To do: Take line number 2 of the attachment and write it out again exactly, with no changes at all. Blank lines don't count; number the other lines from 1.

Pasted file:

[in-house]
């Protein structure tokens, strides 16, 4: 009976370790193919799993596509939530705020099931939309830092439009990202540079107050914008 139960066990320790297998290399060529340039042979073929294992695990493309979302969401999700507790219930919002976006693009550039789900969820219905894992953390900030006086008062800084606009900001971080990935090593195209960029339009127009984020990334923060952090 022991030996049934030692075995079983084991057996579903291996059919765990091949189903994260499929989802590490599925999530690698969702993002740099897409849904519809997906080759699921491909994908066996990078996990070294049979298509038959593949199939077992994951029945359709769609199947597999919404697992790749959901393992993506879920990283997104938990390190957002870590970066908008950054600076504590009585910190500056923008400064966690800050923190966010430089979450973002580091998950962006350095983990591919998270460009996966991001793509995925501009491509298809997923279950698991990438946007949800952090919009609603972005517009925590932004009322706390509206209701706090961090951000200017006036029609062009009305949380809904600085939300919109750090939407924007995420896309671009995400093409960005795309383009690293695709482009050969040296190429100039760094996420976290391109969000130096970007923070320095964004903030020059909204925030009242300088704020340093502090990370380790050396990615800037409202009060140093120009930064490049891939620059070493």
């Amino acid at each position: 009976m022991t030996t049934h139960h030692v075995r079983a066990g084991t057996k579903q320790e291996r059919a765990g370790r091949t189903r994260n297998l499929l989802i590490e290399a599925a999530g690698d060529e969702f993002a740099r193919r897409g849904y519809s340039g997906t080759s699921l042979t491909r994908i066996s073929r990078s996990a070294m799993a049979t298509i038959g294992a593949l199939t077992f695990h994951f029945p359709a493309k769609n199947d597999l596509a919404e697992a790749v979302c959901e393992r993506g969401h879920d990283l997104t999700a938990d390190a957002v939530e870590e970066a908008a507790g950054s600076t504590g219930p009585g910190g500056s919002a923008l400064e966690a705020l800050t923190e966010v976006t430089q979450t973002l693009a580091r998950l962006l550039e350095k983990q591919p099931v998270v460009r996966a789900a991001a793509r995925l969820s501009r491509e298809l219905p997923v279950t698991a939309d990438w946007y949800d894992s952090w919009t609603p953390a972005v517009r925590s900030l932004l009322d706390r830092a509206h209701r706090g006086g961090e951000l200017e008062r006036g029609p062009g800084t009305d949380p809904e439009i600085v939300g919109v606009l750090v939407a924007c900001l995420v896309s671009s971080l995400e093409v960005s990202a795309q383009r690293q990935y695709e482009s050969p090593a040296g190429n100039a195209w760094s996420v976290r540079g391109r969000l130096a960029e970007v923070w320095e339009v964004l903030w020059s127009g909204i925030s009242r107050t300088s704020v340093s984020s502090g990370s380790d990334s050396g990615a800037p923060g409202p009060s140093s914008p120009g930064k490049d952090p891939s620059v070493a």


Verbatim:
């Protein structure tokens, strides 16, 4: 009976370790193919799993596509939530705020099931939309830092439009990202540079107050914008 139960066990320790297998290399060529340039042979073929294992695990493309979302969401999700507790219930919002976006693009550039789900969820219905894992953390900030006086008062800084606009900001971080990935090593195209960029339009127009984020990334923060952090 022991030996049934030692075995079983084991057996579903291996059919765990091949189903994260499929989802590490599925999530690698969702993002740099897409849904519809997906080759699921491909994908066996990078996990070294049979298509038959593949199939077992994951029945359709769609199947597999919404697992790749959901393992993506879920990283997104938990390190957002870590970066908008950054600076504590009585910190500056923008400064966690800050923190966010430089979450973002580091998950962006350095983990591919998270460009996966991001793509995925501009491509298809997923279950698991990438946007949800952090919009609603972005517009925590932004009322706390509206209701706090961090951000200017006036029609062009009305949380809904600085939300919109750090939407924007995420896309671009995400093409960005795309383009690293695709482009050969040296190429100039760094996420976290391109969000130096970007923070320095964004903030020059909204925030009242300088704020340093502090990370380790050396990615800037409202009060140093120009930064490049891939620059070493």